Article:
Exploration & Production Planning Manager, Hess Corporation, Houston, TX
Grad school: MS ’05, Engineering Technology Management, Division of Economics and Business, Colorado School of Mines
Undergrad: BS in Engineering, University of Ibadan
Why did you choose Mines, and more specifically, the ETM program?
I was interested in business, but I didn’t want a traditional MBA, so I did my research and found Mines’ ETM program. I wanted business knowledge to complement my engineering degree, and the ETM program was a perfect fit. I also asked my friends in the oil and gas industry, and they confirmed that Mines is an excellent school.
Tell me about your experience at Mines. What stands out in your mind?
Mines is a school where you don’t play around. You have to be focused on your academics. It’s a tough school but you learn a lot. People go to school for different experiences, and at Mines, you have all those experiences, plus the academics are top notch.
The quality of professors is outstanding. They don’t just teach you the book, they teach you things that are useful in the real world. Many of the classes we took used case studies from the real world, which prepares you for what you actually do. I remember some of them came from the business world and taught us based on their experiences. Professors Eggert, Walls, Heeley, all of them, they were the best. In the work I do, I use a lot of the principles I learned in ETM, things you would continue to apply in real life.
I’ve talked to friends who got a regular MBA and I wouldn’t change a thing, I’m really glad I went the Mines route. It’s a top-notch school.
Tell me about your job at Hess.
At Hess, I’m the planning manager for exploration, and I lead the planning and organization for the company. I work with senior management, the CEO, and the executive leadership team to help them with strategy, planning, budgeting, and coordinating leadership interactions.
We have a variety of business teams (exploration, planning, development) and we have a presence in many different countries, so how that information comes together and goes to/from the executive leadership team, is disseminated through planning and organization.
What type of projects do you work on?
Right now, we’re going through budget and plan process. Oil prices have crashed in the last two years – we went from $100/barrel to $45/barrel. Every oil company is having to do things differently. We have less money, so the question is, “How do we allocate our limited resources to the most value- added projects around the world? How do we stay afloat during this period of downturn?”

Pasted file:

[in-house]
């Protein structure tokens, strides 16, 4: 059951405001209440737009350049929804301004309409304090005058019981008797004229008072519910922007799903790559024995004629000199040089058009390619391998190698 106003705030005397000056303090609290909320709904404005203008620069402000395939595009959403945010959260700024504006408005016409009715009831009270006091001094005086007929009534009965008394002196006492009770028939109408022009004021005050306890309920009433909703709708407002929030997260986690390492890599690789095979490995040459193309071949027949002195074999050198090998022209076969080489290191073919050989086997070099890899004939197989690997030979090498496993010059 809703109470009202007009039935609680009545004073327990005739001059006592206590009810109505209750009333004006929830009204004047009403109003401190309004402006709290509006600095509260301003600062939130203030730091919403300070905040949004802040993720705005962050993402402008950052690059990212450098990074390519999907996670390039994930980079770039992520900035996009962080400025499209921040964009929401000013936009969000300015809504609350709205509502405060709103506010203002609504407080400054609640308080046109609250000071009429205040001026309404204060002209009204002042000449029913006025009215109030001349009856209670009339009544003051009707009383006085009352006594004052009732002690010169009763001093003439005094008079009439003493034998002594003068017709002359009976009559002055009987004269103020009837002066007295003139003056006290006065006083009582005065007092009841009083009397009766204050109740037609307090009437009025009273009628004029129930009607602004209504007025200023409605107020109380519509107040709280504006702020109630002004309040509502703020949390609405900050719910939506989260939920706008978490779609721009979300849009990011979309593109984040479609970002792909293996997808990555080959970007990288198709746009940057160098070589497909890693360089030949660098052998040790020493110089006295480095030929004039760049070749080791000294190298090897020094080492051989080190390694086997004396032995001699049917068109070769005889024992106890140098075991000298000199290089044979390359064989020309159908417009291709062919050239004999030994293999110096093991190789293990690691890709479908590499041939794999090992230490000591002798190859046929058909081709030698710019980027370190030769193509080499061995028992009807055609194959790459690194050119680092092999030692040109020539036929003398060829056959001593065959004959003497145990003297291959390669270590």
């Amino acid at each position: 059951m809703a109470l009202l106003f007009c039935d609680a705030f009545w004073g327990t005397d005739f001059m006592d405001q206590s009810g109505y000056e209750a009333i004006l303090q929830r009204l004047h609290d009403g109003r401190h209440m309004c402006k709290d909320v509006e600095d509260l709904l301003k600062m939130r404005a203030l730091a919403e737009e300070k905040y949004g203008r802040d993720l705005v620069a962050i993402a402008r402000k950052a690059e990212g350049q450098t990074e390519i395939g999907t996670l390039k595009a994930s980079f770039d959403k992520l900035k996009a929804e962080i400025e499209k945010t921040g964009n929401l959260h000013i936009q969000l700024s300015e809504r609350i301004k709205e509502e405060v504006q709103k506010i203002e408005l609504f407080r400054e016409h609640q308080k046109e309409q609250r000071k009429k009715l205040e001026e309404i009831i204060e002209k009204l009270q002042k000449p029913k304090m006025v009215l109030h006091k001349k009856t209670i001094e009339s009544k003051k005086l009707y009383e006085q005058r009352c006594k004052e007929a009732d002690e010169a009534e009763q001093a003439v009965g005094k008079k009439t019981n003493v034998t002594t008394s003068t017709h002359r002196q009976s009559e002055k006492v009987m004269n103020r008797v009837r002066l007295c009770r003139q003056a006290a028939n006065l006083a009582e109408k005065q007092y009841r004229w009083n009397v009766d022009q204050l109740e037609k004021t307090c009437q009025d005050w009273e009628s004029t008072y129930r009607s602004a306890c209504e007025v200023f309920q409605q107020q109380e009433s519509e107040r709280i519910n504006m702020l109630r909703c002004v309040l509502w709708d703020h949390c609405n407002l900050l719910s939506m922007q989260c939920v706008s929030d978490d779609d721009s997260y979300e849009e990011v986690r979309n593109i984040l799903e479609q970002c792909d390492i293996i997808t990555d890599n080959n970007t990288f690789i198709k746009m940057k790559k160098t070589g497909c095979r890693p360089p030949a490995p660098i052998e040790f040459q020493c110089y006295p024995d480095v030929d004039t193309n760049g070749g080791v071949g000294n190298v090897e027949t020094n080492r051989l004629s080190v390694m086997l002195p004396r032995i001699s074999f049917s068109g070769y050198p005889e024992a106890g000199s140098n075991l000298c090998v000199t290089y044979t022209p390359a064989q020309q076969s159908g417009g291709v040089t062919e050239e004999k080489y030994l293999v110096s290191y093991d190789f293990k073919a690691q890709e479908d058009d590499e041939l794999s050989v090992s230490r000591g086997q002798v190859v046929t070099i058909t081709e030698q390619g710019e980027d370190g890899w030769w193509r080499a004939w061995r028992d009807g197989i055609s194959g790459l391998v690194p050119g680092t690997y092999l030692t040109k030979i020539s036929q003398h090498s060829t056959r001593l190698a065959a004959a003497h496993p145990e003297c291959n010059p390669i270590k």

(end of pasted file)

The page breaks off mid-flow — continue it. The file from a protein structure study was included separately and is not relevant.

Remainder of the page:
We’re optimizing our portfolio, trying to figure out the best time to start or end projects to preserve cash, so that’s one of the things I’m working on. We take input from businesses and talk about what projects they want to execute, we optimize it, present to senior management, look for the best scenario of strategy, then we communicate back to the business and allocate capital. In the past, when oil was at $100, we could do almost any project, as long as it was profitable. Now, we’re having to turn down even profitable projects because of cash constraints. So it’s a process, we’ve gotten very sophisticated. We call that our portfolio optimization project.
Here at Hess, we also have many, many Colorado School of Mines alumni.
How do you like Houston?
Houston is great, but it’s not Colorado. I miss Colorado. However, the food is great and the people are wonderful here in Houston.
How did your ETM training prepare you for your position at Hess?
Economics, strategy, finance, we did all of that in ETM, so that helped prepare me. But it’s not just what you learn in class, it’s the presentations and projects. Every single class I took at Mines, we had to write a report, we had to work in teams, we had to present, and that’s what you do in real life. Especially in planning, you’re either presenting to senior management or you’re presenting to businesses, there’s a lot of interaction. We did that in every subject in the ETM program, so it really helped prepare me for this role at Hess.
The ETM program also helped to instill work ethic. In this industry, everyone is focused on delivery. The planning and organization of any oil and gas company is not a 9 to 5 job. You work long hours. It can be taxing because there’s a lot to do. At Mines, I remember many nights where we studied late just to get ready for exams. That work ethic carried through; Mines prepared me for real life.
Do you have any advice for current and prospective ETM students?
Persevere. Go through the grind, the rigor, and you’ll come out stronger in the end. Life is not going to be any easier as you grow older. Go to Mines, do the hard work, it will pay off in the end.